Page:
How you choose to dress each morning reflects how you feel about your job – that you take your position seriously, that you are ready to work and that you pay attention to detail and know what you expect to encounter that day. You wouldn’t go to a construction site in your favorite four-inch stilettos, right? Of course not, you’d go in a hard hat, because it’s appropriate for the situation. Appearances matter!
We’ve all been there, though. The days you wake up feeling sick, but still have to make it into the office, so you throw on any old thing that’s (kind of) clean. The office where you never see anyone but your hated boss and your frumpy coworkers. The jobs you work from home in your pajamas and no makeup.
Regardless of the excuses, there are some things that professionals should just never wear. Ever.
We’ll show you what these things are, why they’re a terrible wardrobe choice and if you’re guilty of having one in your closet – or (gasp!) in your daily rotation – we’ll give you a much better alternative
Recently, the good people at AskMen.com revealed their list of the ìTop Ten Things Men Shouldnít Do In Public,î which included definite no-noís like picking their noses and peeing conspicuously, and debatable no-noís like crying (Come on, what if his dog just died? What if he just watched The Notebook for the first time?). Interestingly, they said proposing to your girlfriend on a subway was a ìboldî public moveósomething that really ought to top the list of forbidden public acts, if you ask me (I mean seriously, a subway? Is there a danker, drearier place on Earth to ask a woman to spend the rest of your life with you?).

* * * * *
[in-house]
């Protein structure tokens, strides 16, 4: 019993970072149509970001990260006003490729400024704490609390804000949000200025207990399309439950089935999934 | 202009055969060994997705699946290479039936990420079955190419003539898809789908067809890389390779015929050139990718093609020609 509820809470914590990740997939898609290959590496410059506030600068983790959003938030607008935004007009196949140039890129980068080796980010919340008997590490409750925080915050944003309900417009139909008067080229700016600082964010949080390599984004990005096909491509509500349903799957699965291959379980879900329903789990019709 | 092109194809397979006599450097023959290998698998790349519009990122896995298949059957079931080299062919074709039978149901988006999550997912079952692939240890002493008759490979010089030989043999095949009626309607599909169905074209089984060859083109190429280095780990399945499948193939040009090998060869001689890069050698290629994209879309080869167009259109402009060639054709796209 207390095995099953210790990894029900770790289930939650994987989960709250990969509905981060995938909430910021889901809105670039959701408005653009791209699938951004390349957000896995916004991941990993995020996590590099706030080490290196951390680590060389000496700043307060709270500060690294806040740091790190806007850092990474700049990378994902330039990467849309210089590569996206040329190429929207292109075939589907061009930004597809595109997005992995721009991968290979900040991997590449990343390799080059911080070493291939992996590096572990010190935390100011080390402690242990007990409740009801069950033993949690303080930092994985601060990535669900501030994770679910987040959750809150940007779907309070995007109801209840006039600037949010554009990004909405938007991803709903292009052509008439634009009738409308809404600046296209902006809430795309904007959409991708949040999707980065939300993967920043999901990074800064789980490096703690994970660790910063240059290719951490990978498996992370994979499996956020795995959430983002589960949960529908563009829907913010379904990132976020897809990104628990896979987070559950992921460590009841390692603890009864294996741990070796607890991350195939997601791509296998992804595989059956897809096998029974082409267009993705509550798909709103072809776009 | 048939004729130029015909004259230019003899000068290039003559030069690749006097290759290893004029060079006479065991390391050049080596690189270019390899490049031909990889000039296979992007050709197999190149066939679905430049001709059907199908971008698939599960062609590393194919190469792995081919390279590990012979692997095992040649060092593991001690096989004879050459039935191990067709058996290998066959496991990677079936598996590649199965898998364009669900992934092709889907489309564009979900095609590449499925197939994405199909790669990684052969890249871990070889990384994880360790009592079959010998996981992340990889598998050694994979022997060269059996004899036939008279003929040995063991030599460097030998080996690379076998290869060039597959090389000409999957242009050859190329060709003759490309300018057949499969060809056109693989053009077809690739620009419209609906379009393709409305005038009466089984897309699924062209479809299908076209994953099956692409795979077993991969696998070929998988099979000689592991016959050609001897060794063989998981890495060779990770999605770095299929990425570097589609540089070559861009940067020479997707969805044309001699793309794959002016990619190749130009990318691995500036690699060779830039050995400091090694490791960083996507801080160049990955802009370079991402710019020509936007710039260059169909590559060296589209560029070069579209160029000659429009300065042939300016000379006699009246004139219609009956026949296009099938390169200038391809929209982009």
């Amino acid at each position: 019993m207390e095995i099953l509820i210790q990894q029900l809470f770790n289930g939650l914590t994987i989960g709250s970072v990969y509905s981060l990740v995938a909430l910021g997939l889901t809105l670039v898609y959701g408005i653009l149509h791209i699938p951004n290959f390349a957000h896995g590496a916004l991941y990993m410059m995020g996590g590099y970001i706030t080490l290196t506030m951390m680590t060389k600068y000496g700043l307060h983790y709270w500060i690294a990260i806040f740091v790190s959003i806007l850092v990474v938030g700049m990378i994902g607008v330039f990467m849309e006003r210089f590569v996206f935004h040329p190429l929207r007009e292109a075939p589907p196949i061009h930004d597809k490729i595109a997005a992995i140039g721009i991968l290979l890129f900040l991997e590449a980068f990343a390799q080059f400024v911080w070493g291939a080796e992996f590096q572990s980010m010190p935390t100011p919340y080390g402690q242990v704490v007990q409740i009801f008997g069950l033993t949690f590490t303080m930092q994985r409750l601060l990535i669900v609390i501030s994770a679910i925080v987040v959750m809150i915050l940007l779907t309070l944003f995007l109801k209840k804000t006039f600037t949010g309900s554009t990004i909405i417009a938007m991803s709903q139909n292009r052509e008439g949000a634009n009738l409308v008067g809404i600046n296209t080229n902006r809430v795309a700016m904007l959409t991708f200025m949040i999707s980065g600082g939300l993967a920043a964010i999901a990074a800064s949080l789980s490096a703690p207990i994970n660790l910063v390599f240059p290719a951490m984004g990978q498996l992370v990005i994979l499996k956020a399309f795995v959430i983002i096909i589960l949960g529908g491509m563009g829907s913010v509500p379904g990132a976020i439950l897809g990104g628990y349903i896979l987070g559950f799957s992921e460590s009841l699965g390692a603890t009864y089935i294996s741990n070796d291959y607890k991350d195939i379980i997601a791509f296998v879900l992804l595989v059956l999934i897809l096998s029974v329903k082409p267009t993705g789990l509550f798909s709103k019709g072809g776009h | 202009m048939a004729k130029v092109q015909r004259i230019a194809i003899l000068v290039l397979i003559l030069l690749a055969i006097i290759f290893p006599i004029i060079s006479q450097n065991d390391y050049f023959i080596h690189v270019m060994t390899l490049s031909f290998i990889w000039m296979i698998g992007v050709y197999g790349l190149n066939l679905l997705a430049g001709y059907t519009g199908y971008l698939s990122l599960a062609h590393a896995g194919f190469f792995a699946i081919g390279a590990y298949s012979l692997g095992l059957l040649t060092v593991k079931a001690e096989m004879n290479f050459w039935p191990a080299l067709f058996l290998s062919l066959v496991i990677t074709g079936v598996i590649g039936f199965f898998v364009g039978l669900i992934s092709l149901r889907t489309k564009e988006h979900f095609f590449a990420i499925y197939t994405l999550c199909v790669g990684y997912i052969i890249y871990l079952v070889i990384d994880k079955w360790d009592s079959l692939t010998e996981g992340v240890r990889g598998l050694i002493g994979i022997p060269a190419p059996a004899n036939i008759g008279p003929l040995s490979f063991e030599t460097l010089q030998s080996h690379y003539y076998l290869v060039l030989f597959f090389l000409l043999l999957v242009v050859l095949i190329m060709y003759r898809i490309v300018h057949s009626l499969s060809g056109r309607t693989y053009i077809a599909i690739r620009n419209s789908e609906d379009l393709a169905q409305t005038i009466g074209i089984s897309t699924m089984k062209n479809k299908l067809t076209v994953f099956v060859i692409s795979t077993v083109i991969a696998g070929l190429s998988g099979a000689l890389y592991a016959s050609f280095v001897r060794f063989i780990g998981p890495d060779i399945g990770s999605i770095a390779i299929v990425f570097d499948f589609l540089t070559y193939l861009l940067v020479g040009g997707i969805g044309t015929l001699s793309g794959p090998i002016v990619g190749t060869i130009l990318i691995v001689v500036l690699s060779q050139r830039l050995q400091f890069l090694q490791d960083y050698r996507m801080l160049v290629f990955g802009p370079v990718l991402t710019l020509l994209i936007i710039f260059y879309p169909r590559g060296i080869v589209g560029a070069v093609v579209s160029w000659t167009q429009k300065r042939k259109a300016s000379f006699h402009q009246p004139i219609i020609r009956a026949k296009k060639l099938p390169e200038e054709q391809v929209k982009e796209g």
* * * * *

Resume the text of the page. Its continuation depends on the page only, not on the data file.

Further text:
Anyway, thereís no reason men should have all the fun, so in the interest of equality weíve got a list of our own. After the jump, the ìTop Ten Things Women Shouldnít Do In Public.î
1. Apply Full Make-Up
Okay, look. Refreshing your lip gloss after a meal is one thing, but putting your whole face on while riding the bus or subway (where no one should do any proposing!) is so not cool. Set your alarm ten minutes earlier, and do your makeup before you leave your apartment. A woman has to retain a little mystique, you know.
2. Adjust Your Skimpy Underwear
If itís so uncomfortable in the first place that you have to go digging in places you really shouldnít, maybe itís time to switch to underwear with a little more coverage, hmm?
3. Sit Cross-Legged While Wearing a Skirt
4. Show Off Your Midriff
I donít care if youíve got washboard abs, if you could bounce a quarter of your belly, or if youíre only sixteen. Unless youíre on the beach, at the pool, or working for tips, no one, I mean no one, should be running around with an exposed midriff. Itís just not classy.
5. Talk on Your Phone in a Public Bathroom or Dressing Room
Bathrooms and dressing rooms are sort of like Vegas. What happens in them should stay in them, and you with your phone broadcasting every sound to God knows who and subjecting the rest of us to some inane conversation that can absolutely wait until you no longer have your pants around the ankles is not honoring that sacred code.
6. Ask Your Partner or Spouse If They Love You
Itís uncomfortable for them; itís uncomfortable for us. Save your strange pillow talk for when youíre horizontal.
7. Tweeze Errant Hairs or Pop a Pimple